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Not all those who wander are lost

One of the main benefits of home education is leaving space to wander.

That might mean a physical wander – an afternoon nature walk, a break outside when tempers are fraying, picking fresh peas for an afternoon snack – or it might mean a mental wander, time to follow the rabbit trail of a new idea, time to look up the answer to the question right then, time to read the new book or play the new game as soon as it comes out. It could be a wander down a new craft, a new sport, a new endeavour. It could be a wander to allow time to sift the threads of new connections and weave them into something more solid.

Wandering is time spent for its own sake, not merely for getting to an end result. And we need it. It isn’t a time when education isn’t happening. It’s a core part of learning and growing.

Call it masterly inactivity, scholé, rest, contemplation, play, exploration, or margin, the fact is unscheduled – not only unscheduled but protected – time is important to us all. But it doesn’t happen as easily as you might think.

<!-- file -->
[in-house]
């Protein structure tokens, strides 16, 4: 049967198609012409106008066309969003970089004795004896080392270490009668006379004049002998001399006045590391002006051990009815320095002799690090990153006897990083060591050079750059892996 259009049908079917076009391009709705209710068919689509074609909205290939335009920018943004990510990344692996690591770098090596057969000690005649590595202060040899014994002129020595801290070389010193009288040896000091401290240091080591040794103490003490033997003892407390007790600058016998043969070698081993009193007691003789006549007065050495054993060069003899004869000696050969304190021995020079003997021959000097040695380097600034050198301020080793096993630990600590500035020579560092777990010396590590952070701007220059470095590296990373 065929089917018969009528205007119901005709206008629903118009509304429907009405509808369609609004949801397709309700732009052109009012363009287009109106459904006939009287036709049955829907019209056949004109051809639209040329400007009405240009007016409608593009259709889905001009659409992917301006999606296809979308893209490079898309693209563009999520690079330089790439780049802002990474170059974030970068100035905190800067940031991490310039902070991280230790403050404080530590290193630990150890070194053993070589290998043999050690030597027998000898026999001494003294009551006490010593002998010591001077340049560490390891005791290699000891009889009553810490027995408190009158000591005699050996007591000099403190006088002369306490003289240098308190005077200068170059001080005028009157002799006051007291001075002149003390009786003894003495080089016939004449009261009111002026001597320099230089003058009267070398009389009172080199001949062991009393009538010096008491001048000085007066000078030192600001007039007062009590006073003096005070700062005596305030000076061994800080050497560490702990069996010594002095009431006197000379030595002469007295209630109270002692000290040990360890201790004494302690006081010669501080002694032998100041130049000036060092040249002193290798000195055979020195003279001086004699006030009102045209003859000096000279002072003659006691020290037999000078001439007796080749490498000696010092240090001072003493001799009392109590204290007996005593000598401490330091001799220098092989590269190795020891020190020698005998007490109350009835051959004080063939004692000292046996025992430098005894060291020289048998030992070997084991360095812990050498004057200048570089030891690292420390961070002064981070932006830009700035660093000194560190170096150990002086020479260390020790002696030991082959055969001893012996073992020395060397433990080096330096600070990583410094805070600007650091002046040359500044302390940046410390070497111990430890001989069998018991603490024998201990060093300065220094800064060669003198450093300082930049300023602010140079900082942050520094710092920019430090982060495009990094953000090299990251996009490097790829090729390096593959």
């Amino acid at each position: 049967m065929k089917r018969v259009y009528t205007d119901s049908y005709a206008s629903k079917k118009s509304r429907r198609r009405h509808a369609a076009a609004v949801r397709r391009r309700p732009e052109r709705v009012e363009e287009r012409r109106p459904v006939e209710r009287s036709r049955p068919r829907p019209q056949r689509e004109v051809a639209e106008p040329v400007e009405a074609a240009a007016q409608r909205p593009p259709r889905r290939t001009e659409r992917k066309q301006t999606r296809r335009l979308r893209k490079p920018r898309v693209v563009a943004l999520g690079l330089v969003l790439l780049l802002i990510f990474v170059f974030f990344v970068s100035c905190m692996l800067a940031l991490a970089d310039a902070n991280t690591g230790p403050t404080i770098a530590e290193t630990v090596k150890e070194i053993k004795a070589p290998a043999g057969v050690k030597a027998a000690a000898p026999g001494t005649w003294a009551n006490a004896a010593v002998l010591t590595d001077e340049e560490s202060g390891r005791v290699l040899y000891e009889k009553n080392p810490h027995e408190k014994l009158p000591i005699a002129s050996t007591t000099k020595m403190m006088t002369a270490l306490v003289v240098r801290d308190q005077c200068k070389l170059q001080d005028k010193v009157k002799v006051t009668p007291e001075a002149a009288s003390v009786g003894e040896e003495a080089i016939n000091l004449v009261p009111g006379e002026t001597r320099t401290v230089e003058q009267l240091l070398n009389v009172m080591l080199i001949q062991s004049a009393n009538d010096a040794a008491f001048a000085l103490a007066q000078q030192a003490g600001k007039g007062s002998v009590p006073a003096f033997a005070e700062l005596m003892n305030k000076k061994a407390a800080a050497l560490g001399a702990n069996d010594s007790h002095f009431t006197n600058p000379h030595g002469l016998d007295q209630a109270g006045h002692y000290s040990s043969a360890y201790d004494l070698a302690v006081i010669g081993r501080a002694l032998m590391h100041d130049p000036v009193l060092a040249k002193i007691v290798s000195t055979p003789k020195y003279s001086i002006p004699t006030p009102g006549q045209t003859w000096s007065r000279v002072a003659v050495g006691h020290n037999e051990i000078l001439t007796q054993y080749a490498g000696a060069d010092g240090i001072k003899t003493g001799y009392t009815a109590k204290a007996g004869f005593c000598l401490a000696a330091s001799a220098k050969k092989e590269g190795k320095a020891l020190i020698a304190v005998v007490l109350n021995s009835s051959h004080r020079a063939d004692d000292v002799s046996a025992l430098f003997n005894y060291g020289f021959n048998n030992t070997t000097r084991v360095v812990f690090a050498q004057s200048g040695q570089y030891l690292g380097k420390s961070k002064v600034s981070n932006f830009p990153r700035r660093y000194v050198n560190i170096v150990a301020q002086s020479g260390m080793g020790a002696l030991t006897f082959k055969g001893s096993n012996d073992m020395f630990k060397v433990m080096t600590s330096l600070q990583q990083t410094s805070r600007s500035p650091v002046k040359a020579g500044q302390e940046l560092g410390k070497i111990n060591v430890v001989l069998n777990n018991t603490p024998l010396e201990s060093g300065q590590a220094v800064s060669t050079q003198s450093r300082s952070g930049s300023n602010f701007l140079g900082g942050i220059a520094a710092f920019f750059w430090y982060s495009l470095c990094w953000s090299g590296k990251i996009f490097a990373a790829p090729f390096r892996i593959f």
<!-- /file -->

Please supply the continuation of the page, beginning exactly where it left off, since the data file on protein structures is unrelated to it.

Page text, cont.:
It seems strange, but when I leave the time for ‘things to just happen’ to, well…. just happen…. it often doesn’t. Instead it gets filled with chores, or arguments, or catching up on the ‘schoolwork’ I really meant us to get to but it kinda didn’t happen earlier, and not because anything good was going on. Or it gets filled with all the good opportunities that turn up and somehow become a fixture, until the ‘good’ becomes all consuming and crowds out the time for rest.

So what’s the answer?

It sounds weird, but trust me here. The solution – at least the one I’ve found – to wanting time to wander, is making a plan. And (at least most of the time) sticking to it.

It’s the plan that gives you the confidence that what needs to be done, will get done, and shows you that you do have the time to wander – because that’s part of the plan too. A plan isn’t a straitjacket that ties you to a certain book at a certain time six months from now. It’s a statement of what’s important to you and how you’re going to show that in your life.

And it doesn’t need to be complicated. ‘Wednesdays are a stay at home day’ is a plan. ‘We’re going to read aloud before bed each night’ is a plan. And yes, a seven subject booklist, or multiple GCSE syllabuses broken down over two years, are plans too. You just pick the level that works for where you are, and where you want to go.

Want to explore this more with me? I’ve released the talk I gave at Learn Free this year as The Planning and Review Workshop. Check it out in the store!

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